A squirrelly look at what we think we know
If you’ve seen the movie “Up,” you’ll understand why a reporter and I were laughing at ourselves after having literally gotten distracted from what we were working on by a graphic about squirrels the other day.
Somehow or other, she had stumbled across a graphic tweeted by the Ohio Division of Wildlife in honor of Squirrel Appreciation Day. Sadly, the event was well past (Jan. 21) but that didn’t stop us from diving in.
In the graphic are photos and descriptions of five Ohio squirrel species.
I was surprised I had never heard of two of them. And I’ve only seen two of them.
It’s possible I’ve seen the wonderfully named Thirteen-Lined Ground Squirrel and thought it was just a really well decorated chipmunk.
For that matter, it’s possible I’ve seen the Eastern Fox Squirrel and thought it was a fat Red Squirrel.
I know I’ve never seen a Southern Flying Squirrel, though.
According to the Division of Wildlife, that is because it is strictly nocturnal.
Time for a night hike…
Meanwhile, I wondered why there was no mention of the black squirrel. Maybe it was left off because, depending on who you ask, it’s considered an invasive species.
I couldn’t let that go — and I knew any Kent State alumni out there would call it out, too.
The Center for Student Involvement says they even have a quidditch team called the Kent State Soaring Black Squirrels, which makes my Harry Potter-loving heart happy. It turns out Kent State and the black squirrel have a connection that both helped me understand why the creature had become known as an invasive species, and proved that wrong.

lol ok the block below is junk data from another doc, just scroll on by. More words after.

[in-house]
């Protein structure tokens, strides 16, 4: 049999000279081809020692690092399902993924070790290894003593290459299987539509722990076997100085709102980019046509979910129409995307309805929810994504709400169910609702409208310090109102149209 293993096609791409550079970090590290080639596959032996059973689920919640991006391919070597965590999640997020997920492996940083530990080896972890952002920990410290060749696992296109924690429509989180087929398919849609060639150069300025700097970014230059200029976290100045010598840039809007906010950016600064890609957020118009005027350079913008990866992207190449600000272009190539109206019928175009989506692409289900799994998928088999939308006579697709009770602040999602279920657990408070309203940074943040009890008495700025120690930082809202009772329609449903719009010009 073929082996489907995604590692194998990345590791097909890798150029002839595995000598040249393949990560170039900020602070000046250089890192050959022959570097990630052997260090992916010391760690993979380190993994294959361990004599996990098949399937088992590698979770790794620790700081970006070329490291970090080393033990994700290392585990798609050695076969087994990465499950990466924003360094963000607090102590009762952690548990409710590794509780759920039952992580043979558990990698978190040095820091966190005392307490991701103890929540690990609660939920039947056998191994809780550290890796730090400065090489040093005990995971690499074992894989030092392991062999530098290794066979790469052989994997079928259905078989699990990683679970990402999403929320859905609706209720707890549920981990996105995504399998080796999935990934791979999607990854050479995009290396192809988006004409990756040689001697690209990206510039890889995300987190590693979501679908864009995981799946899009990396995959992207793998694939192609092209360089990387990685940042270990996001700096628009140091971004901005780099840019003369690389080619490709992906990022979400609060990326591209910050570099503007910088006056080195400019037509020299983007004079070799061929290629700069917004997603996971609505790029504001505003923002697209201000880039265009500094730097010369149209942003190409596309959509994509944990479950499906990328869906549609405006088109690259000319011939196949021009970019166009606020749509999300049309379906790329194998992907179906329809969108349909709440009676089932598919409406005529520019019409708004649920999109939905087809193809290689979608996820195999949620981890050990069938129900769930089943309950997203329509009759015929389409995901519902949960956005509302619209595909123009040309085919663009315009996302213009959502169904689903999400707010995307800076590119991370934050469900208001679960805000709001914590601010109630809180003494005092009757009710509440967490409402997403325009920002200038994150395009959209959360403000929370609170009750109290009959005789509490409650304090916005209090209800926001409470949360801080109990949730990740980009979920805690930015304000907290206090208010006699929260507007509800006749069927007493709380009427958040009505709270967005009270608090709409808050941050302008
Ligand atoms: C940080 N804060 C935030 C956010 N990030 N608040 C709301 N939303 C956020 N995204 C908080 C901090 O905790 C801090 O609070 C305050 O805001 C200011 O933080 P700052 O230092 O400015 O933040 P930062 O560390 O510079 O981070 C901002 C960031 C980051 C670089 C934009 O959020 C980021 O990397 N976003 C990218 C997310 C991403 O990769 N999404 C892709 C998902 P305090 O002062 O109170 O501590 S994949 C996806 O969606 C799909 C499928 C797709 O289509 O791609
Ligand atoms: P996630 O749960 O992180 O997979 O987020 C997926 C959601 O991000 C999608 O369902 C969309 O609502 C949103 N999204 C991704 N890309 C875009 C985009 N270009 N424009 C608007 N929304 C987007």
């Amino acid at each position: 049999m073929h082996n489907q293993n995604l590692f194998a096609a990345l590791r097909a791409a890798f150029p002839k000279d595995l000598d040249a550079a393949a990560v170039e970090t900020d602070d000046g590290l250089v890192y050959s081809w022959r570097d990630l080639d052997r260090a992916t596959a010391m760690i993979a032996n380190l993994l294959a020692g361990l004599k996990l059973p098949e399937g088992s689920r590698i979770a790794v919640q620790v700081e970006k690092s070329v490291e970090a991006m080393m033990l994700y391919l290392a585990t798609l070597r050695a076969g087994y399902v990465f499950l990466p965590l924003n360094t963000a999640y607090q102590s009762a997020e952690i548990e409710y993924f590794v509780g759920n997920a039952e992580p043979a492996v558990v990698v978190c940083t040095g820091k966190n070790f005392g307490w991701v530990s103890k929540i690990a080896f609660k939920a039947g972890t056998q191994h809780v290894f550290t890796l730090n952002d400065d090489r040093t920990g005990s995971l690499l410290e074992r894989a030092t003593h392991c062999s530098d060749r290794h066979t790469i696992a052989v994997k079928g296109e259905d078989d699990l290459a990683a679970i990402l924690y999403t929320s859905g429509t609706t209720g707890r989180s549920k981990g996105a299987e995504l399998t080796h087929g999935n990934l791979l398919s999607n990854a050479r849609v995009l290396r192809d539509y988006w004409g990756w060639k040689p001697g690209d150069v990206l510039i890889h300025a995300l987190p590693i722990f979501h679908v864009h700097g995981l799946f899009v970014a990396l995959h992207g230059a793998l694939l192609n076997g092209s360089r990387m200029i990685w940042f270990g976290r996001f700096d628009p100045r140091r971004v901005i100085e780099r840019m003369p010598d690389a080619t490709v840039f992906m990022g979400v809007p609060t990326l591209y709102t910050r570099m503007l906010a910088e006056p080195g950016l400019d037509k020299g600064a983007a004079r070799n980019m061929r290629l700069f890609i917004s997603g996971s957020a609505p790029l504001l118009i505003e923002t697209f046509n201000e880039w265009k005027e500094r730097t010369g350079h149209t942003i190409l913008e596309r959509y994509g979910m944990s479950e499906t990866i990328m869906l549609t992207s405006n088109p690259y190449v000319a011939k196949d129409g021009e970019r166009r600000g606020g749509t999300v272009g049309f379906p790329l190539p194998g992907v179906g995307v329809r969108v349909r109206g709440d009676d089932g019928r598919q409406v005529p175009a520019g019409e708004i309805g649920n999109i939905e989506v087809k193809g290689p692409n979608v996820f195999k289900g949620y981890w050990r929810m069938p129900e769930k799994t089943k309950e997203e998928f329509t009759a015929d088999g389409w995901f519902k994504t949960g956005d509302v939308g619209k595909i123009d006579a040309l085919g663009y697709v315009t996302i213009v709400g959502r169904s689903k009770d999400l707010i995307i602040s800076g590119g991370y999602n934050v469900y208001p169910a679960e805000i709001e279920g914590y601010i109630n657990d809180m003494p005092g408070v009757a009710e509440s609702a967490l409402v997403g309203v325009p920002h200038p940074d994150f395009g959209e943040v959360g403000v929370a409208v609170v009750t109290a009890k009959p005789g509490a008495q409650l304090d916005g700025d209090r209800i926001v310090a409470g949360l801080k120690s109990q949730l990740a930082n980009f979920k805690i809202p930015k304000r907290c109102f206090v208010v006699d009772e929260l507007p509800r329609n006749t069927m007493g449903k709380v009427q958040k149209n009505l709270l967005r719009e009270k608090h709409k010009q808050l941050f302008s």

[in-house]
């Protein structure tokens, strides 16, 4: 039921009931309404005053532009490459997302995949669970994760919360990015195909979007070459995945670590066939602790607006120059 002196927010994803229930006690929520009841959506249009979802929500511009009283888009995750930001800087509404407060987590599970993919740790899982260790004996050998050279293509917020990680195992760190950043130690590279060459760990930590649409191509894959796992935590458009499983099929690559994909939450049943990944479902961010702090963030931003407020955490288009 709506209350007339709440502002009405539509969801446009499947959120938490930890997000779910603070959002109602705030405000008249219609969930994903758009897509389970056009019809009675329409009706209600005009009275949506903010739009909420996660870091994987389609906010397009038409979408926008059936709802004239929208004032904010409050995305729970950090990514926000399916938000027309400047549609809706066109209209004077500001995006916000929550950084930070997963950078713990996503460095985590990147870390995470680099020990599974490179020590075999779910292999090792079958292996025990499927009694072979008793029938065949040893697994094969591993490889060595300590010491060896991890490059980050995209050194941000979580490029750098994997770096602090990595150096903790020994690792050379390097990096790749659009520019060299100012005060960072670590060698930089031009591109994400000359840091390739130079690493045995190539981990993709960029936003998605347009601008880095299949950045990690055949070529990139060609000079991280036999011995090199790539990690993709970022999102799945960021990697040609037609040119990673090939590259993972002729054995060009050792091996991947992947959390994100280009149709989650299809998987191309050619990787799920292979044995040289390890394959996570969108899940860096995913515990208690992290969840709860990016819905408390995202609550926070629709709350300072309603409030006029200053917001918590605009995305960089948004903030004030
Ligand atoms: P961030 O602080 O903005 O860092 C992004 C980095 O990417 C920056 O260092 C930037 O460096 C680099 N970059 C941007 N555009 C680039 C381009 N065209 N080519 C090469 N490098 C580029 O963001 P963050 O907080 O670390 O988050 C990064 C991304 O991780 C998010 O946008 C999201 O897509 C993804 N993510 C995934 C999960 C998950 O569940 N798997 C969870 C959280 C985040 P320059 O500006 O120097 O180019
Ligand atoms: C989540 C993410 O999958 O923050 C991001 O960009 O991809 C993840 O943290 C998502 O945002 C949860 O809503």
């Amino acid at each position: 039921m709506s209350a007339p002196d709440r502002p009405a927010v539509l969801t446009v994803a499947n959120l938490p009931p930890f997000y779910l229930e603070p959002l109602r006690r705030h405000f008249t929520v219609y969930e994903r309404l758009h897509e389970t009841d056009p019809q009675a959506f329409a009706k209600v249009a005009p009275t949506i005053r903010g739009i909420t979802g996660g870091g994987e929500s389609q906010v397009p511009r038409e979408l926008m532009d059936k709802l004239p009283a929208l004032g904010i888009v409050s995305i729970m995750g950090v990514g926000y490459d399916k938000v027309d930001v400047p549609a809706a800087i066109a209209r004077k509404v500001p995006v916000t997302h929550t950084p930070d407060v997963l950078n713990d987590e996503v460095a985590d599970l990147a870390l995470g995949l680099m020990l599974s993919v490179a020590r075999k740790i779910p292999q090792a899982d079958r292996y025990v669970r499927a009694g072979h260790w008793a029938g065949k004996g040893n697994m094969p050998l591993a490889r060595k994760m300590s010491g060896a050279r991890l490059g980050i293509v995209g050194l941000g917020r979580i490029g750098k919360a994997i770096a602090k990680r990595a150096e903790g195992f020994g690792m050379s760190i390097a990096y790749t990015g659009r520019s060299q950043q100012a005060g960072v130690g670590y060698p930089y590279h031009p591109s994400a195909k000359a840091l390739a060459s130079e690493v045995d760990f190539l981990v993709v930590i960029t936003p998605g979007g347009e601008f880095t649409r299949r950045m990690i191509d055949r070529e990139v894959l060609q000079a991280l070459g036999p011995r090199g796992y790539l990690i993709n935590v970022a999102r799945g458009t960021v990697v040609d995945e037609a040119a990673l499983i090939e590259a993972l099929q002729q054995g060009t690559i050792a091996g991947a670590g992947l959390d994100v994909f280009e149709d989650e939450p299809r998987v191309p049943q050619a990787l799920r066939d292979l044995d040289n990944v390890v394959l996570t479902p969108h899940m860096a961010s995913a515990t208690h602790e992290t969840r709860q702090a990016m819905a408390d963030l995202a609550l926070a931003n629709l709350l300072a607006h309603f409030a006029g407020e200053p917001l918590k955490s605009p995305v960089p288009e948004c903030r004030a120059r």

Black squirrels are just Eastern Gray Squirrels or Eastern Fox Squirrels with a genetic mutation. They popped up in Ohio naturally.
In fact, they were once more common in this region. But by the mid-20th Century, the population had been mostly killed off by predators. So, Kent State Grounds Superintendent Larry Wooddell and colleague “Biff” Staples initiated “Operation Black Squirrel.”
They worked with the Canadian government, and “In 1961, they drove to Ontario to pick up 10 Black Squirrels that were captured by Canadian wildlife authorities. The Black Squirrels were released in Kent, and over time mixed with the indigenous squirrel population,” according to the Fall 2013 edition of “The Connection,” an Education, Health and Human Services newsletter. The black squirrels are not so much invasive then, as reintroduced.
Picture that scene, I wonder what they were driving — Just a couple of guys bringing ten squirrels back across the Canadian border to release on campus, spawning decades of annual festivals, and even a 5K race. And a quidditch team.
Much as that little mental excursion might have been just for fun (and it was fun), it reminded me of a couple of things.
I didn’t know nearly as much as I thought I knew about a pretty simple topic (squirrels, for crying out loud).
In fact, I was wrong about some of what I thought I knew.
And the common knowledge that had been passed down on the matter, wasn’t quite right. It contained a grain of truth, but there was more to the story, and the full picture was much richer than what had been told.
I need to be willing to take those excursions for topics a little more difficult and less fan than regional rodents. For now, I’m glad for the “distraction” from the Division of Wildlife. Who knew a fact sheet about squirrels would turn out to be the neatest part of the day?
— Ohio Div of Wildlife (@OhioDivWildlife) January 21, 2021